Debate on the eco-labelling of fisheries products
At the end of June 2005 the Commission launched a debate on a Community approach towards eco-labelling schemes for fisheries products. It evaluates the current situation as regards eco-labelling and puts forward objectives, accompanied by available options for the level of regulation by the public authorities.
Commission Communication to the Council, the European Parliament and the European Economic and Social Committee - "Launching a debate on a Community approach towards eco-labelling schemes for fisheries products" [COM(2005) 275 final - Not published in the Official Journal].
The need to discuss eco-labelling * schemes was first addressed in a Commission Communication on the Future for the Market on Fisheries Products in the EU in December 1997. However, no progress was made on the issue due to differing views on how a common approach should be implemented. The importance of ensuring more sustainable exploitation of the marine environment has since increased considerably with the introduction in 2002 of the reformed Common Fisheries Policy. As consumers are demonstrating a growing interest in these labels and as significant progress has already been made, eco-labelling seems to be one way of further integrating the environmental aspects of the Common Fisheries Policy. The progress made as part of this policy opens up the issue of eco-labelling schemes.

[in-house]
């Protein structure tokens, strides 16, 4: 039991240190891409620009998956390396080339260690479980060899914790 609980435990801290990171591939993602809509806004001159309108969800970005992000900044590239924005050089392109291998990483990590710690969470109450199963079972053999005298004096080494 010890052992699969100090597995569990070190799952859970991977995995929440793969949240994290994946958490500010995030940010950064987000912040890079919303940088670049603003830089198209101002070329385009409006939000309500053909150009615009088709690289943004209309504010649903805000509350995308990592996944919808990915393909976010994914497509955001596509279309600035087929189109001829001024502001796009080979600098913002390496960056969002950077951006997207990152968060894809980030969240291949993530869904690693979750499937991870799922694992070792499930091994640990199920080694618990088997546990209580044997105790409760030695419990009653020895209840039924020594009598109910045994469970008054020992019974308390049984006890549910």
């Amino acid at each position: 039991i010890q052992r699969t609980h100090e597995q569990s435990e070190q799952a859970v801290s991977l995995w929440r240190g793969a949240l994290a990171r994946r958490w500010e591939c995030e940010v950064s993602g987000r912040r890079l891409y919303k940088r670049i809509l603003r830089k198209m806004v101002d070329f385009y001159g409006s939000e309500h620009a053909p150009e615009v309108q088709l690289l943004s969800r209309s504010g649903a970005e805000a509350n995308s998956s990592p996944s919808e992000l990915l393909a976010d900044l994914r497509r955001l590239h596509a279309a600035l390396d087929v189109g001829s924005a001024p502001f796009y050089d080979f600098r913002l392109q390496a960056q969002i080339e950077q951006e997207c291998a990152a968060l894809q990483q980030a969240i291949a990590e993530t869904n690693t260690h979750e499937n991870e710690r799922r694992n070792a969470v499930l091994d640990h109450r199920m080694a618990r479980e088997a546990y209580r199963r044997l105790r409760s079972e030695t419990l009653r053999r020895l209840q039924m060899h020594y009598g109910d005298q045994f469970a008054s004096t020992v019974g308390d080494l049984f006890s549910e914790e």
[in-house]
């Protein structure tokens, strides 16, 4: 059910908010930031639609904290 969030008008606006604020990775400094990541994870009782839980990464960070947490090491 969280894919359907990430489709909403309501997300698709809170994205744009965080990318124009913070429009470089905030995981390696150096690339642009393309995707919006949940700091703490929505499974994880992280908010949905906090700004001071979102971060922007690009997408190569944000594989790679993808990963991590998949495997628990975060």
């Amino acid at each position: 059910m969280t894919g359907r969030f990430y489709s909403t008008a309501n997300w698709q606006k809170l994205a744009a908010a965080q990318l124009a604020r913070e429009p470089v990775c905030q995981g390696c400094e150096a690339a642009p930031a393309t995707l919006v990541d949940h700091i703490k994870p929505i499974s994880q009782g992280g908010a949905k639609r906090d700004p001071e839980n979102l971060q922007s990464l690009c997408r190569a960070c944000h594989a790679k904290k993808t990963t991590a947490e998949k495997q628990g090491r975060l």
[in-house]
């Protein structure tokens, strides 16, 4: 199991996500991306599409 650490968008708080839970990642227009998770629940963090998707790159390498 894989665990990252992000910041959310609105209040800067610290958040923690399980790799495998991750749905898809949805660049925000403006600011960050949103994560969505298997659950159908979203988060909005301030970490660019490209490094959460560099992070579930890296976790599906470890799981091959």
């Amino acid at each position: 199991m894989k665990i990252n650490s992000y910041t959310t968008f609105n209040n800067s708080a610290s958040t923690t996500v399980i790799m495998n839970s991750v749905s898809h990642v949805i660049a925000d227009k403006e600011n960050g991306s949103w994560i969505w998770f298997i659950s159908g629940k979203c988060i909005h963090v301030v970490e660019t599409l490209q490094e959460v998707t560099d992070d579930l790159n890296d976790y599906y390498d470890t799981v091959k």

The recent increase in the number of eco-labelled products creates difficulties in terms of competition, trade and consumer protection policies and has put the issue back on the agenda.
International momentum has also been created with the adoption of the United Nations Food and Agriculture Organisation (FAO) guidelines on "eco-labelling for fish and fisheries products from marine fisheries" and attention should be given to the work in the FAO and the World Trade Organisation (WTO) on this issue.
Existing eco-labelling schemes
Existing schemes use different certification criteria, and in some cases are liable to cause market access problems. There prove to be reserves on the part of developing countries which fear their products may be excluded from the markets of developed countries. Furthermore, it is not always easy to ascertain the credibility of environmental claims displayed on the labels and the criteria used for issuing the label.
Work on eco-labelling in international fora
Despite the commitment under the Doha Development Agenda, the debate within the WTO has still not resulted in a better synergy between trade, development and environment policies. However, the FAO Committee on Fisheries adopted guidelines for eco-labelling at its 26th meeting in March 2005. The Commission was involved in drawing up these guidelines and fully supports them.
Objectives of a Community approach
The Commission considers that eco-labelling must stimulate consumer awareness of the environmental dimension of fishing and thereby give managers in the sector the financial incentive to go above and beyond the requirements of existing ecology rules. The Community policy should ensure: